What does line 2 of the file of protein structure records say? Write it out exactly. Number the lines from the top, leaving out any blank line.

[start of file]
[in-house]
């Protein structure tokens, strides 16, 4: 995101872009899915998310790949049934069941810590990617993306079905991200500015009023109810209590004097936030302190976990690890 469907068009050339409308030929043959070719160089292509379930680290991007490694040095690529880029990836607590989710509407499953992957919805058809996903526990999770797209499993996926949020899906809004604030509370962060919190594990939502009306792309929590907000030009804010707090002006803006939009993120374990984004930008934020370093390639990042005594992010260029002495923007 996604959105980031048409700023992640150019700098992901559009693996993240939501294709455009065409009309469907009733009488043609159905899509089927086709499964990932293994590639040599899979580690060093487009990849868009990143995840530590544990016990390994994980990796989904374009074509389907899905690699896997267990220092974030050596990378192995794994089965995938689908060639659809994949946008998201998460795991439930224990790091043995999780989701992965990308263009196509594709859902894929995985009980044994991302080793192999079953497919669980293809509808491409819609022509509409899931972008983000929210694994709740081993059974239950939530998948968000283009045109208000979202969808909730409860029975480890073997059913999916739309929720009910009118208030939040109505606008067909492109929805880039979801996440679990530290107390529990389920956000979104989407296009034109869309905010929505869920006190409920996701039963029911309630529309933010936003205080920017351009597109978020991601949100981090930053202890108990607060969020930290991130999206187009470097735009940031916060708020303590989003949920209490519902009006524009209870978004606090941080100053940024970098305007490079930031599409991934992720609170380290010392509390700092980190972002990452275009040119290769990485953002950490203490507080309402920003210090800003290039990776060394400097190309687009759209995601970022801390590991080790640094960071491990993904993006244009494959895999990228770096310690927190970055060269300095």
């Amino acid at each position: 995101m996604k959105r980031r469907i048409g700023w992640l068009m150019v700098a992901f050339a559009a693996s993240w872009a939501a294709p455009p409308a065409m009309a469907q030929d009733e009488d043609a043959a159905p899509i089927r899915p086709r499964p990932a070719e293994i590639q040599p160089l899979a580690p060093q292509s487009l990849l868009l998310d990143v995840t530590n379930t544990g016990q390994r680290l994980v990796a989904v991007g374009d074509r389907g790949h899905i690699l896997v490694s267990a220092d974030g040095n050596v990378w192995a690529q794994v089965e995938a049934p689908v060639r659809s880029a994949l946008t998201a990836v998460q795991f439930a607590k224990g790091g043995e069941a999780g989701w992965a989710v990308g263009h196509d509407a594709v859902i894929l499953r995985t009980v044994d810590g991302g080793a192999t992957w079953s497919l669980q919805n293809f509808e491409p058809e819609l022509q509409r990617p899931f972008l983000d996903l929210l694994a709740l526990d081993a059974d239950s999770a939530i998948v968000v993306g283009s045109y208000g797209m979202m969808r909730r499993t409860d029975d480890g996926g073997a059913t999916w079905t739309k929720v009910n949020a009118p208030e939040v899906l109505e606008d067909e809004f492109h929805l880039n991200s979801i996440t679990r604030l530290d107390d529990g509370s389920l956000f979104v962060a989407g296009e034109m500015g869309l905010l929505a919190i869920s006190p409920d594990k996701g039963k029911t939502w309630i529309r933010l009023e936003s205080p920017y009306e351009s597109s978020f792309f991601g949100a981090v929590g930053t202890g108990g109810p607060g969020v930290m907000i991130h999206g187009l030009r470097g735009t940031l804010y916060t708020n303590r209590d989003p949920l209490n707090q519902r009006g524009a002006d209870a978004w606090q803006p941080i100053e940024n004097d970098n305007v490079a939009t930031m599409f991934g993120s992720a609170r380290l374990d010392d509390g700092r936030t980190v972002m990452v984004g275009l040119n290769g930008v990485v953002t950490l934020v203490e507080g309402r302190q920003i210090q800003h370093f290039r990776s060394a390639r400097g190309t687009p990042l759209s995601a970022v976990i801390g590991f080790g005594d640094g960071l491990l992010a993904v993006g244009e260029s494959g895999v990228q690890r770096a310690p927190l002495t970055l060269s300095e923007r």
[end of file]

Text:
């Protein structure tokens, strides 16, 4: 995101872009899915998310790949049934069941810590990617993306079905991200500015009023109810209590004097936030302190976990690890 469907068009050339409308030929043959070719160089292509379930680290991007490694040095690529880029990836607590989710509407499953992957919805058809996903526990999770797209499993996926949020899906809004604030509370962060919190594990939502009306792309929590907000030009804010707090002006803006939009993120374990984004930008934020370093390639990042005594992010260029002495923007 996604959105980031048409700023992640150019700098992901559009693996993240939501294709455009065409009309469907009733009488043609159905899509089927086709499964990932293994590639040599899979580690060093487009990849868009990143995840530590544990016990390994994980990796989904374009074509389907899905690699896997267990220092974030050596990378192995794994089965995938689908060639659809994949946008998201998460795991439930224990790091043995999780989701992965990308263009196509594709859902894929995985009980044994991302080793192999079953497919669980293809509808491409819609022509509409899931972008983000929210694994709740081993059974239950939530998948968000283009045109208000979202969808909730409860029975480890073997059913999916739309929720009910009118208030939040109505606008067909492109929805880039979801996440679990530290107390529990389920956000979104989407296009034109869309905010929505869920006190409920996701039963029911309630529309933010936003205080920017351009597109978020991601949100981090930053202890108990607060969020930290991130999206187009470097735009940031916060708020303590989003949920209490519902009006524009209870978004606090941080100053940024970098305007490079930031599409991934992720609170380290010392509390700092980190972002990452275009040119290769990485953002950490203490507080309402920003210090800003290039990776060394400097190309687009759209995601970022801390590991080790640094960071491990993904993006244009494959895999990228770096310690927190970055060269300095």